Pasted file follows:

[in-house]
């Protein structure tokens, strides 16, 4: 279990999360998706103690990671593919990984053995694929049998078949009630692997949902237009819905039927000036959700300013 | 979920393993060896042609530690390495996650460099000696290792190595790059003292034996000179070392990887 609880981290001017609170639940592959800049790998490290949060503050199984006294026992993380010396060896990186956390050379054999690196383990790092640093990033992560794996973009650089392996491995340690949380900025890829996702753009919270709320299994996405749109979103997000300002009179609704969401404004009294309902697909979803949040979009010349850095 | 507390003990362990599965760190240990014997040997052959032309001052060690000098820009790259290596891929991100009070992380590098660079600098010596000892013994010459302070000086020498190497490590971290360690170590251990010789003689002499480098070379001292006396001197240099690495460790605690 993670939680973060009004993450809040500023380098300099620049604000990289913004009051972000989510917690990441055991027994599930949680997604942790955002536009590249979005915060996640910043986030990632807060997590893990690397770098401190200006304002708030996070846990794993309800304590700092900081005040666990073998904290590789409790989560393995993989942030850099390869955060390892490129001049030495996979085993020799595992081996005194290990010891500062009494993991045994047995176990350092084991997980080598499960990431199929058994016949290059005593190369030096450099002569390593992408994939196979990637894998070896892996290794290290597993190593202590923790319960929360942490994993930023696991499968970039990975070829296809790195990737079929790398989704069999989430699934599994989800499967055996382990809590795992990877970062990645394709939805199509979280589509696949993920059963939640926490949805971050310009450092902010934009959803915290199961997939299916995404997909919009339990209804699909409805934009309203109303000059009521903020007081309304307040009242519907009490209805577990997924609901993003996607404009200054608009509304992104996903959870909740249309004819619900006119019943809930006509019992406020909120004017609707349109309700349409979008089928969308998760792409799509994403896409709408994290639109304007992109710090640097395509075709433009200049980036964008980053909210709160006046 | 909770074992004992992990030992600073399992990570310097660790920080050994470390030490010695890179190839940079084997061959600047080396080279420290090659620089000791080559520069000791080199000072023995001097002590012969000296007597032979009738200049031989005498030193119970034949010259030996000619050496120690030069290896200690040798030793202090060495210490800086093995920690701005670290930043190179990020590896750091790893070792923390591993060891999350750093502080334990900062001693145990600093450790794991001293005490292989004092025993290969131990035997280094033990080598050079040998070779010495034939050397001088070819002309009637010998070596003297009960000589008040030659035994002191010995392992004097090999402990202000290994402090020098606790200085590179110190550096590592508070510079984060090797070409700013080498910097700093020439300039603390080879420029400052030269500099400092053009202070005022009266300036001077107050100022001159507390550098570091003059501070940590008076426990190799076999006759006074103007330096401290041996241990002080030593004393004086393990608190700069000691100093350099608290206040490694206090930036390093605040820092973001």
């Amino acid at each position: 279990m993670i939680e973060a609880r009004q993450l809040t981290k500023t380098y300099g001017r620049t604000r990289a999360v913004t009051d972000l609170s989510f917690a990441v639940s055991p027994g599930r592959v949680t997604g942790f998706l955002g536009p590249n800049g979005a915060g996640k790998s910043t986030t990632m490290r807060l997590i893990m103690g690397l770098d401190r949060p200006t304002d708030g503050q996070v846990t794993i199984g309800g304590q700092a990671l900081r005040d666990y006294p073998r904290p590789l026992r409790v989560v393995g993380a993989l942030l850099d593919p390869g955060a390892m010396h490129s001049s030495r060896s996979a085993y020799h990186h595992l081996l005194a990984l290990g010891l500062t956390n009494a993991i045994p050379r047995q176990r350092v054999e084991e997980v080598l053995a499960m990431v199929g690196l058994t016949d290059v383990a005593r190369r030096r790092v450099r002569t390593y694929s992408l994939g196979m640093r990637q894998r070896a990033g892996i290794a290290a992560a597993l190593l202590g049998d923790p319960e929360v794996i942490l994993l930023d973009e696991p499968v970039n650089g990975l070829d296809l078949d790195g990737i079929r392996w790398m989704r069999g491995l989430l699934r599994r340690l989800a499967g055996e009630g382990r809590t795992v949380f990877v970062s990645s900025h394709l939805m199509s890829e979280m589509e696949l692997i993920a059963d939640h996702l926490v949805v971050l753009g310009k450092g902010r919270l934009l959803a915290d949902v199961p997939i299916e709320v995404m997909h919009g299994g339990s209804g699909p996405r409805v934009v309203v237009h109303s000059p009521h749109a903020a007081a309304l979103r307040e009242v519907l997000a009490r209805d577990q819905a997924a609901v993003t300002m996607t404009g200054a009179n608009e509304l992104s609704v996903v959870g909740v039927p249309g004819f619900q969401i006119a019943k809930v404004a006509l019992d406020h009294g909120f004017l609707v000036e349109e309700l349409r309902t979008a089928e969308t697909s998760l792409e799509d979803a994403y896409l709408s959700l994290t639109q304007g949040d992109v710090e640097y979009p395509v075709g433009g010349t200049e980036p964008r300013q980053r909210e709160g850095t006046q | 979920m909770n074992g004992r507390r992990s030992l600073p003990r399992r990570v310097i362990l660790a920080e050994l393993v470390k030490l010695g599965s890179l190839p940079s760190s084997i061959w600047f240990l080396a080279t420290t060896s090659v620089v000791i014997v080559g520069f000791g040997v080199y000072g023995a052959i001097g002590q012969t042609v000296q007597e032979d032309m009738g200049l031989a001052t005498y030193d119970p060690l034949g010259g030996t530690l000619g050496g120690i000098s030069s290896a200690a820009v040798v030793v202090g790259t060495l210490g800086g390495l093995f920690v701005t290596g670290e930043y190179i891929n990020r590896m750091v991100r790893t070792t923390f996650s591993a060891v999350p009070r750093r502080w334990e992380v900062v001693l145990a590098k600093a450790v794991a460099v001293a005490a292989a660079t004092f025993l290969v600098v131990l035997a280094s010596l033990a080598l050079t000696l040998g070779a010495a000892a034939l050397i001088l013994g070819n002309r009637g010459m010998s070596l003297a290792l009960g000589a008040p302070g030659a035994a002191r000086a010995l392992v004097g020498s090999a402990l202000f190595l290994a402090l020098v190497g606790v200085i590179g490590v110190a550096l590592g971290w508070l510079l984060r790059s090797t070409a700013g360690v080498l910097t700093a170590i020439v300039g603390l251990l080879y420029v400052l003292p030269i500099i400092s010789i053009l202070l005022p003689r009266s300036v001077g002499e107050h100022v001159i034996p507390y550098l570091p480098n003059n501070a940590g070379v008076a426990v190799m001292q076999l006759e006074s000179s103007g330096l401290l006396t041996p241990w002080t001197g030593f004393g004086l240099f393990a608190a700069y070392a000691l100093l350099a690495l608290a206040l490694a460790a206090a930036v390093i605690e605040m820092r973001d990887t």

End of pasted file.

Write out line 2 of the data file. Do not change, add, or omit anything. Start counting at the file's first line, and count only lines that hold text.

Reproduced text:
């Protein structure tokens, strides 16, 4: 279990999360998706103690990671593919990984053995694929049998078949009630692997949902237009819905039927000036959700300013 | 979920393993060896042609530690390495996650460099000696290792190595790059003292034996000179070392990887 609880981290001017609170639940592959800049790998490290949060503050199984006294026992993380010396060896990186956390050379054999690196383990790092640093990033992560794996973009650089392996491995340690949380900025890829996702753009919270709320299994996405749109979103997000300002009179609704969401404004009294309902697909979803949040979009010349850095 | 507390003990362990599965760190240990014997040997052959032309001052060690000098820009790259290596891929991100009070992380590098660079600098010596000892013994010459302070000086020498190497490590971290360690170590251990010789003689002499480098070379001292006396001197240099690495460790605690 993670939680973060009004993450809040500023380098300099620049604000990289913004009051972000989510917690990441055991027994599930949680997604942790955002536009590249979005915060996640910043986030990632807060997590893990690397770098401190200006304002708030996070846990794993309800304590700092900081005040666990073998904290590789409790989560393995993989942030850099390869955060390892490129001049030495996979085993020799595992081996005194290990010891500062009494993991045994047995176990350092084991997980080598499960990431199929058994016949290059005593190369030096450099002569390593992408994939196979990637894998070896892996290794290290597993190593202590923790319960929360942490994993930023696991499968970039990975070829296809790195990737079929790398989704069999989430699934599994989800499967055996382990809590795992990877970062990645394709939805199509979280589509696949993920059963939640926490949805971050310009450092902010934009959803915290199961997939299916995404997909919009339990209804699909409805934009309203109303000059009521903020007081309304307040009242519907009490209805577990997924609901993003996607404009200054608009509304992104996903959870909740249309004819619900006119019943809930006509019992406020909120004017609707349109309700349409979008089928969308998760792409799509994403896409709408994290639109304007992109710090640097395509075709433009200049980036964008980053909210709160006046 | 909770074992004992992990030992600073399992990570310097660790920080050994470390030490010695890179190839940079084997061959600047080396080279420290090659620089000791080559520069000791080199000072023995001097002590012969000296007597032979009738200049031989005498030193119970034949010259030996000619050496120690030069290896200690040798030793202090060495210490800086093995920690701005670290930043190179990020590896750091790893070792923390591993060891999350750093502080334990900062001693145990600093450790794991001293005490292989004092025993290969131990035997280094033990080598050079040998070779010495034939050397001088070819002309009637010998070596003297009960000589008040030659035994002191010995392992004097090999402990202000290994402090020098606790200085590179110190550096590592508070510079984060090797070409700013080498910097700093020439300039603390080879420029400052030269500099400092053009202070005022009266300036001077107050100022001159507390550098570091003059501070940590008076426990190799076999006759006074103007330096401290041996241990002080030593004393004086393990608190700069000691100093350099608290206040490694206090930036390093605040820092973001």